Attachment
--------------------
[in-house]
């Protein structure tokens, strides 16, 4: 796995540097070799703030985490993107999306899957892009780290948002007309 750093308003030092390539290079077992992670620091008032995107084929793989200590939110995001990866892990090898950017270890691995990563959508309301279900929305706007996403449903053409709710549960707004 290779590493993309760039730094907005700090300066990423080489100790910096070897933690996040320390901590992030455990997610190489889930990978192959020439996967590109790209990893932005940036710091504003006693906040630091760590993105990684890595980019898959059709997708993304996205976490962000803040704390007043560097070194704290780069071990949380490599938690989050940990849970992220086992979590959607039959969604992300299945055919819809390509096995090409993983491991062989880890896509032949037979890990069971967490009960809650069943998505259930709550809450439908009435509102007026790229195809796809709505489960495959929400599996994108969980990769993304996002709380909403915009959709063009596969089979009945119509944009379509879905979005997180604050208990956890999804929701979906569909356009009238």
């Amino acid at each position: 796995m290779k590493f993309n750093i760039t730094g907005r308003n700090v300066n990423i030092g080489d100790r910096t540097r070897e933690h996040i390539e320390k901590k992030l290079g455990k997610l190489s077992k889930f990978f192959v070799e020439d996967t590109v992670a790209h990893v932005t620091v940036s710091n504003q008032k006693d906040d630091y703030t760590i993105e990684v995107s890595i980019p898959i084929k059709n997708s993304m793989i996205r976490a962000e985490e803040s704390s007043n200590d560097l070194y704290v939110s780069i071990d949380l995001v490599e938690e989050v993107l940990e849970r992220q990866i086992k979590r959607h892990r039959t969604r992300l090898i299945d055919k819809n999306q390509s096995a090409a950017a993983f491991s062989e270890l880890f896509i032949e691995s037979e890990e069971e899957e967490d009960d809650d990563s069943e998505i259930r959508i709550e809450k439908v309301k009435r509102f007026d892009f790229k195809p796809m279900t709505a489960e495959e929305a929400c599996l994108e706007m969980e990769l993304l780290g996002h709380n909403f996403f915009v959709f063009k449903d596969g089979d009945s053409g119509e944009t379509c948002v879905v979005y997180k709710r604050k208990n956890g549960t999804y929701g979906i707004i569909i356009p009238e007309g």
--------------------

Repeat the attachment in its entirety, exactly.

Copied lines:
[in-house]
């Protein structure tokens, strides 16, 4: 796995540097070799703030985490993107999306899957892009780290948002007309 750093308003030092390539290079077992992670620091008032995107084929793989200590939110995001990866892990090898950017270890691995990563959508309301279900929305706007996403449903053409709710549960707004 290779590493993309760039730094907005700090300066990423080489100790910096070897933690996040320390901590992030455990997610190489889930990978192959020439996967590109790209990893932005940036710091504003006693906040630091760590993105990684890595980019898959059709997708993304996205976490962000803040704390007043560097070194704290780069071990949380490599938690989050940990849970992220086992979590959607039959969604992300299945055919819809390509096995090409993983491991062989880890896509032949037979890990069971967490009960809650069943998505259930709550809450439908009435509102007026790229195809796809709505489960495959929400599996994108969980990769993304996002709380909403915009959709063009596969089979009945119509944009379509879905979005997180604050208990956890999804929701979906569909356009009238």
């Amino acid at each position: 796995m290779k590493f993309n750093i760039t730094g907005r308003n700090v300066n990423i030092g080489d100790r910096t540097r070897e933690h996040i390539e320390k901590k992030l290079g455990k997610l190489s077992k889930f990978f192959v070799e020439d996967t590109v992670a790209h990893v932005t620091v940036s710091n504003q008032k006693d906040d630091y703030t760590i993105e990684v995107s890595i980019p898959i084929k059709n997708s993304m793989i996205r976490a962000e985490e803040s704390s007043n200590d560097l070194y704290v939110s780069i071990d949380l995001v490599e938690e989050v993107l940990e849970r992220q990866i086992k979590r959607h892990r039959t969604r992300l090898i299945d055919k819809n999306q390509s096995a090409a950017a993983f491991s062989e270890l880890f896509i032949e691995s037979e890990e069971e899957e967490d009960d809650d990563s069943e998505i259930r959508i709550e809450k439908v309301k009435r509102f007026d892009f790229k195809p796809m279900t709505a489960e495959e929305a929400c599996l994108e706007m969980e990769l993304l780290g996002h709380n909403f996403f915009v959709f063009k449903d596969g089979d009945s053409g119509e944009t379509c948002v879905v979005y997180k709710r604050k208990n956890g549960t999804y929701g979906i707004i569909i356009p009238e007309g």